Naked

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You decide. Two versions of the poem, Naked – my first draft and a version post feedback from a group of wonderful readers. . Which moves you more? Why? Feedback was mixed. Like one of your own children, I love them both, but differently, and won’t admit to a favorite. You vote.

__________________________________________________________________

Naked (version 1)

This is a poem about rape
about being a rape survivor
about why I became a ferocious feminist

Why I burn so hot that I can scald the ground around me
Why I learned to wield my words as blades
or caresses

Why I cut off my hair and embraced 80s androgyny

Why even then
with my vintage
oversized men’s shirts
short
spiked hair
and minimal makeup
I still slid into plaid wool miniskirts
to pair with my long underwear and combat boots

How I placed a trail of broken glass in front of my heart
and dared any man who wanted to love me to cross it barefoot

This is also about how I grew my hair back
long and wild
brushed mascara on my lashes again
retrieved a flirtatious flash of my eyes
shook out my feline
feminine self and slipped it back on
like a gossamer robe

This is really about how I learned I can walk luminescent
utterly naked
down the middle of any street

My skin is my own

My heart is my own

Only I can give myself

@ Julie Ayers
April 2011
______________________________________________________________________________

Naked (version 2)

Pinned to a mattress at sixteen
by his body and hatred
I became a ferocious feminist

I burn so hot I can scald the ground
Wield my words as blades, or caresses

Cut off my hair
embraced 80s androgyny

Even then
with my oversized men’s shirts
combat boots
I slid into wool miniskirts

A trail of spiked dog collar necklaces placed
in front of my heart
I dared any man who wanted to love me
to cross it barefoot

Now my hair has grown back
long and wild
I’ve brushed mascara on my lashes again
retrieved a flirtatious flash of my eyes

shook out my feline
feminine self and slipped it back on
like a gossamer robe

I walk luminescent
utterly naked
down the middle of any road

My skin is my own

My heart is my own

Only I can give myself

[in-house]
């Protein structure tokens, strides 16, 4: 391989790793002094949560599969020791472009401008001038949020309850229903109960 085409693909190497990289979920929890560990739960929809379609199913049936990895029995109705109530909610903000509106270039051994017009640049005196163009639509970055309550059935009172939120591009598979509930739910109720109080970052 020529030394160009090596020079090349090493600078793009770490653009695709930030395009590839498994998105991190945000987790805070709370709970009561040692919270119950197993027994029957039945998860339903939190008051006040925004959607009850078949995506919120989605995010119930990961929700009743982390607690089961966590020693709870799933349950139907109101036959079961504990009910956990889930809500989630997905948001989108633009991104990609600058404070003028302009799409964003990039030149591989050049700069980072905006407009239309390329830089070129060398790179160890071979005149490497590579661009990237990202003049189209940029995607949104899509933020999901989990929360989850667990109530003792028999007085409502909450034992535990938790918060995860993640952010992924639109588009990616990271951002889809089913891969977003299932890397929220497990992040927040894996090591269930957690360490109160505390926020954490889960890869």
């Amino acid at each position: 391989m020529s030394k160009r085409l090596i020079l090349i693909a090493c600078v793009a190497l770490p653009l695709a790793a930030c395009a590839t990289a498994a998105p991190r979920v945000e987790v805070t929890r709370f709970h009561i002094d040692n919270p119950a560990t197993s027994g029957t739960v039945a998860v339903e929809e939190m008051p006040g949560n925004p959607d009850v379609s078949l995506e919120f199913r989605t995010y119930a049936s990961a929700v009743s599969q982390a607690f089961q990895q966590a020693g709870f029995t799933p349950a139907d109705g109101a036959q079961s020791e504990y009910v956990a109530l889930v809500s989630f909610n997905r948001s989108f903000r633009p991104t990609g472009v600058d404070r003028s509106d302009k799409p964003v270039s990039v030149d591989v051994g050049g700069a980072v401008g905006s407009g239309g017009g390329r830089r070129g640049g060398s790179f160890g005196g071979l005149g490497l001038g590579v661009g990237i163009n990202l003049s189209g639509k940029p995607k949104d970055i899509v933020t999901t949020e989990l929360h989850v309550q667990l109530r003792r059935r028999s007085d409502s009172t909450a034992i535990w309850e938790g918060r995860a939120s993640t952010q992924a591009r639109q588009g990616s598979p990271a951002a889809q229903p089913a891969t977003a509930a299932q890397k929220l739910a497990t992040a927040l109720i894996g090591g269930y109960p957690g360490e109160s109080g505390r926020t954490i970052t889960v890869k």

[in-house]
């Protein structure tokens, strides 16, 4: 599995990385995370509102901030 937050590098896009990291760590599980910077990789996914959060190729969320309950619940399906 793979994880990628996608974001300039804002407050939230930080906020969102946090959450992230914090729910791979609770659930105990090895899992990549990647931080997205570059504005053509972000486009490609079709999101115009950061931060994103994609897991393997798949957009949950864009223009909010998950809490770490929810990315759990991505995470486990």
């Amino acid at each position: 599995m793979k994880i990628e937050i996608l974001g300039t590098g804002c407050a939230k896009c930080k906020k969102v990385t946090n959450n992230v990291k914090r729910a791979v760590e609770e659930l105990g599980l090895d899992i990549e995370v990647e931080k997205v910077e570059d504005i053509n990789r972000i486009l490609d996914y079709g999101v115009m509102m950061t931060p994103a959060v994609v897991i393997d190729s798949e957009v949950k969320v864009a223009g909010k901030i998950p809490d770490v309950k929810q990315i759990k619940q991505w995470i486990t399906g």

@ Julie Ayers
April 2011

Preachy post poetal note:
1 in 6 women in the U.S. has been the victim of an attempted or completed rape. That number is likely even low as the crime is often not reported. I did not report my rape and I know many other women who also did not go to the police. These victims are your sisters, daughters, mothers, aunts, friends, grandmothers, coworkers, partners, wives, girlfriends.

I believe we expend too much energy trying to teach girls and women not to be victims of rape and not nearly enough energy teaching boys and men not to rape.

I am a rape survivor and I feel no shame. I feel impassioned, angry, active, loud – not ashamed. I make myself visible to you. I will not hide because discussing rape makes people feel uncomfortable. If I had been mugged, punched, robbed, my friends and neighbors would listen and express concern about the safety of our streets and what to do to make the neighborhood safer. Form a neighborhood watch. If I say I was raped, eyes drop away, and an uncomfortable silence grows. How can survivors feel safe coming forward if they are treated as pariahs? As a rape survivor, I do not want your judgement or pity. I want your understanding and support, but especially your outrage and your action. I want a change.

Today’s diatribe has now concluded. Go reread your favorite of the two poems again. Share it with a friend then talk about rape and how we can take back the night, afternoon, and morning. At least the poems, and my experience as a survivor, have a happy ending. I am so incredibly luminescent.

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About Julie Ayers

Seasoned apocaloptimist, keen admirer of well-placed words, fierce mama bear of extra special children, black belt hugger, and advocate for a fashion rebellion which elevates the most human of hearts to socially acceptable outerwear.

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